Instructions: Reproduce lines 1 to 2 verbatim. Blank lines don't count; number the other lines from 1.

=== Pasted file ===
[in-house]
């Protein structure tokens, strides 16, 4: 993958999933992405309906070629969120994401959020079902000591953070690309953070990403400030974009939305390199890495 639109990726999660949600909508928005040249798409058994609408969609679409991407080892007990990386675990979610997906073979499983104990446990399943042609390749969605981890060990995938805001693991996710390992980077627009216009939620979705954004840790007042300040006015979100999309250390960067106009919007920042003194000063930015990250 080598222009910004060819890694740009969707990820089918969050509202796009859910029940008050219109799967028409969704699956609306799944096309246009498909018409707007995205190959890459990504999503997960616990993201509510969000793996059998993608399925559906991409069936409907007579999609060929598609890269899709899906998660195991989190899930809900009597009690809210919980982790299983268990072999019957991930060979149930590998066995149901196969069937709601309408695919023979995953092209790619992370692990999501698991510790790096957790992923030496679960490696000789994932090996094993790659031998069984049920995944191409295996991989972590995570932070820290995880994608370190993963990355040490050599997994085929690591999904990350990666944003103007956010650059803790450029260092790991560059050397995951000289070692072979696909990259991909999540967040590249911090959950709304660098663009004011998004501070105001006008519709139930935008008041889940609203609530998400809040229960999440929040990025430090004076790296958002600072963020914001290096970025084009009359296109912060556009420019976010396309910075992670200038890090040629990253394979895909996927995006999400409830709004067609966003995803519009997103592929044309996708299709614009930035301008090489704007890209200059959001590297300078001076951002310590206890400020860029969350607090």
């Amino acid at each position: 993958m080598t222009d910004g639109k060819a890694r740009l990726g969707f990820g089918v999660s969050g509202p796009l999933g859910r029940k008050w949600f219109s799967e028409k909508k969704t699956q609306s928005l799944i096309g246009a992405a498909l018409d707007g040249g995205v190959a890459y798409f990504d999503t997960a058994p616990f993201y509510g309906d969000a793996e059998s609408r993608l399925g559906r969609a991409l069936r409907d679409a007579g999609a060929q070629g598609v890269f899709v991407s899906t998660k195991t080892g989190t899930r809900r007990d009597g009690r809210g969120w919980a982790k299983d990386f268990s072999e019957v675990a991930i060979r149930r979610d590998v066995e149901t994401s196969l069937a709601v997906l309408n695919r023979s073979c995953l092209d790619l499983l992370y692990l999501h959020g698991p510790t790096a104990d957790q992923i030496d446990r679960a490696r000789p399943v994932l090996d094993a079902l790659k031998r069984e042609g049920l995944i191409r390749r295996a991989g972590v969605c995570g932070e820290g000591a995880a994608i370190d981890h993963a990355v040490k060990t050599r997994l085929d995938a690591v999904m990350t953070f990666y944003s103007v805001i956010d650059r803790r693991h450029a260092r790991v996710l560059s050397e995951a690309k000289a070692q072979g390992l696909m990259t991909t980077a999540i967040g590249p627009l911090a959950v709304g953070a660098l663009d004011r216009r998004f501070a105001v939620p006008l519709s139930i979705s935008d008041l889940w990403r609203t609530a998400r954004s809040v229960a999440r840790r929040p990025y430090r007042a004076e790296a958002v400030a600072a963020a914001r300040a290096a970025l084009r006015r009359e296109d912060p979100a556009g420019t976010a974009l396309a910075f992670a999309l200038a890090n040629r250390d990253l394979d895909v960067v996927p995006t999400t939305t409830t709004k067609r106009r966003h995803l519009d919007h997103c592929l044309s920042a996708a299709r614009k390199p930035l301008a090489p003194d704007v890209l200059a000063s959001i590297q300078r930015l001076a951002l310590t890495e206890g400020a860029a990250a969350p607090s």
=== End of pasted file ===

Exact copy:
[in-house]
């Protein structure tokens, strides 16, 4: 993958999933992405309906070629969120994401959020079902000591953070690309953070990403400030974009939305390199890495 639109990726999660949600909508928005040249798409058994609408969609679409991407080892007990990386675990979610997906073979499983104990446990399943042609390749969605981890060990995938805001693991996710390992980077627009216009939620979705954004840790007042300040006015979100999309250390960067106009919007920042003194000063930015990250 080598222009910004060819890694740009969707990820089918969050509202796009859910029940008050219109799967028409969704699956609306799944096309246009498909018409707007995205190959890459990504999503997960616990993201509510969000793996059998993608399925559906991409069936409907007579999609060929598609890269899709899906998660195991989190899930809900009597009690809210919980982790299983268990072999019957991930060979149930590998066995149901196969069937709601309408695919023979995953092209790619992370692990999501698991510790790096957790992923030496679960490696000789994932090996094993790659031998069984049920995944191409295996991989972590995570932070820290995880994608370190993963990355040490050599997994085929690591999904990350990666944003103007956010650059803790450029260092790991560059050397995951000289070692072979696909990259991909999540967040590249911090959950709304660098663009004011998004501070105001006008519709139930935008008041889940609203609530998400809040229960999440929040990025430090004076790296958002600072963020914001290096970025084009009359296109912060556009420019976010396309910075992670200038890090040629990253394979895909996927995006999400409830709004067609966003995803519009997103592929044309996708299709614009930035301008090489704007890209200059959001590297300078001076951002310590206890400020860029969350607090």